This year’s collection of papers written by John Near and Mitra Family endowment scholars have some fascinating titles. Each year, the scholars are honored at a reception in the Nichols Hall auditorium, celebrating the completion of their intensive research and writing projects.
Established in 2009 and 2011, respectively, The John Near Excellence in History Education Endowment Fund and Mitra Family Endowment for the Humanities have allowed students to pursue research on a wide variety of topics. At the reception, students, their teachers and their mentors come together for the formal presentation of the papers, after which Harker’s librarians archive them online for posterity.
At the reception, each student talked about the journey to self-knowledge that comes from writing such a complex paper. Each was generous in acknowledging the program’s value to their growth and in praising the mentors who helped them succeed. Each scholar had vivid memories of the road to completing their paper.
2018-19 Near Scholars:
- Logan Bhamidipaty, mentored by Byron Stevens and Lauri Vaughan: “Plain Language: Henry George, Denis Kearney, and the Anti-Chinese Movement in Nineteenth-Century California”
- Prameela Kottapalli, mentored by Mark Janda and Sue Smith: “Deliberately Unafraid: Audre Lorde as a Pioneer of Intersectional Feminism”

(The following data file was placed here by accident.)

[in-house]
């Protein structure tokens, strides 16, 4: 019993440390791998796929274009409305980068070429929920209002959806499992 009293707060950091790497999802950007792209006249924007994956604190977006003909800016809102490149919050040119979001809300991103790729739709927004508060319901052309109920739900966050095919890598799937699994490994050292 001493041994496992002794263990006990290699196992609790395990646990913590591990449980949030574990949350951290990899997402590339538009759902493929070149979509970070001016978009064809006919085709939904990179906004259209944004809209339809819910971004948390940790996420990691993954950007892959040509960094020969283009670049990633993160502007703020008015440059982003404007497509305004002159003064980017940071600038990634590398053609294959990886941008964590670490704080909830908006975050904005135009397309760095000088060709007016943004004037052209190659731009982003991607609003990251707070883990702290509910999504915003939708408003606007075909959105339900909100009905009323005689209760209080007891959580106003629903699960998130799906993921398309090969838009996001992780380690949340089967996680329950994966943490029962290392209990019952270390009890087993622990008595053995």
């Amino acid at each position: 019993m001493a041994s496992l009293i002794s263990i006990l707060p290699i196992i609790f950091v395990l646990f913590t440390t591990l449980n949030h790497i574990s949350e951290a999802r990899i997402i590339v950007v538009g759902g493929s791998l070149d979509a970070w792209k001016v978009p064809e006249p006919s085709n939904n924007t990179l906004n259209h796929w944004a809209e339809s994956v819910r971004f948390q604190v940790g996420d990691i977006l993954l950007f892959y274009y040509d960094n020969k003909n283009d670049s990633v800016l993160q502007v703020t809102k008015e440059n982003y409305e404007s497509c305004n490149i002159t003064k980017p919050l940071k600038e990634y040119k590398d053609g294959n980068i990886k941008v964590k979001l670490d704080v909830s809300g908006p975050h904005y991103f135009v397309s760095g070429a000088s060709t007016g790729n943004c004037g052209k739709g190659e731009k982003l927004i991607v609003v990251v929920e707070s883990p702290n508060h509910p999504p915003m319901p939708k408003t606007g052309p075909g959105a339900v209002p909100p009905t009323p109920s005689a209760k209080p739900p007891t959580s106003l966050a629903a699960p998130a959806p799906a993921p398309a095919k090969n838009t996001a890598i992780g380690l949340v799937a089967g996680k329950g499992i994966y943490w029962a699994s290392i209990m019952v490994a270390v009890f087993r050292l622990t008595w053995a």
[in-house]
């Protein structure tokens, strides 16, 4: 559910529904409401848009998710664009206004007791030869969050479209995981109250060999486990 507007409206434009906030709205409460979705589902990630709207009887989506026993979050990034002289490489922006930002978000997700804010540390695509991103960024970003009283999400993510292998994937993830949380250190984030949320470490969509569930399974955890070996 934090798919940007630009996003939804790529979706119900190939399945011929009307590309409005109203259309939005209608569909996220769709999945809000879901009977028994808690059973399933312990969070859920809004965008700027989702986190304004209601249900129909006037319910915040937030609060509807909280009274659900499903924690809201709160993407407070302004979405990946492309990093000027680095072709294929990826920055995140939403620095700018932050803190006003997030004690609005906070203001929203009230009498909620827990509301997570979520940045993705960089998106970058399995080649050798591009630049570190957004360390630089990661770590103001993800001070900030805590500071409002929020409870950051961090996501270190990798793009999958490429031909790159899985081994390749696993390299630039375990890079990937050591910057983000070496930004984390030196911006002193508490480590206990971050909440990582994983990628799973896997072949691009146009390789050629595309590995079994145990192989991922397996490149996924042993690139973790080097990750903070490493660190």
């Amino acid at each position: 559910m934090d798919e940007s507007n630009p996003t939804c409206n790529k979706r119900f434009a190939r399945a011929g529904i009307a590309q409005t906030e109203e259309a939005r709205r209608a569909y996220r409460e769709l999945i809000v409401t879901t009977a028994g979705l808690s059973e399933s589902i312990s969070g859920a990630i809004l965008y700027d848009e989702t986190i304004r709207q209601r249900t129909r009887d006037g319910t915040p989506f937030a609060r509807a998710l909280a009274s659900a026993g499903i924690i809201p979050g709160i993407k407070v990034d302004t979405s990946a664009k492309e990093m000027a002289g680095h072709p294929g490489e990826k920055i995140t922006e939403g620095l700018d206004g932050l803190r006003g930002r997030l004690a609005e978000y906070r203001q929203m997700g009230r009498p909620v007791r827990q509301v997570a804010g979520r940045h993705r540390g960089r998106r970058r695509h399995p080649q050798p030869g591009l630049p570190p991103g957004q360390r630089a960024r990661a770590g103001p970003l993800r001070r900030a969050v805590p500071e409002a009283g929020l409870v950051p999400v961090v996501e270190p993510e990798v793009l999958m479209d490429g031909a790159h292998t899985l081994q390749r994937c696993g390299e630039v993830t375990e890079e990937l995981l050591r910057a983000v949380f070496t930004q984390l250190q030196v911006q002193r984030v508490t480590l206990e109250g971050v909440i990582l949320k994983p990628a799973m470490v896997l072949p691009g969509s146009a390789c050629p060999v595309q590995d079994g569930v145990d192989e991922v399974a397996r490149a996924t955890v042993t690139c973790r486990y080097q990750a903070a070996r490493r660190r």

- Leon Lu, mentored by Carol Green, Susan Nace and Meredith Cranston: “Soul of the Jazz Resistance: Charles Mingus and the Civil Rights Movement”
- Kelsey Wu, mentored by Kelly Horan and Sue Smith: “The Loneliness Disease: Challenges of First-Generation Chinese-American Parents of Autistic Children”
2018-19 Mitra Scholars:
- Nikhil Dharmaraj, mentored by Clifford Hull and Meredith Cranston: “The Evolution of Evolution: Lucretius’ De Rerum Natura and Charles Darwin’s On the Origin of Species”
- Ryan Guan, mentored by Ruth Meyer and Meredith Cranston: “The Rattle of the Bones: Reading T. S. Eliot’s ‘The Waste Land’ as a Response to World War I”
- Haris Hosseini, mentored by Andrea Milius, Josh Martinez and Sue Smith: “Unveiled: The Appropriation of Afghan Women in the War on Terror”
- Katherine Tian, mentored by Damon Halback, Chris Spenner and Lauri Vaughan: “Does God Play Dice? Understanding the Role of Uncertainty at the Intersection of Antirealist Philosophy and Quantum Mechanics”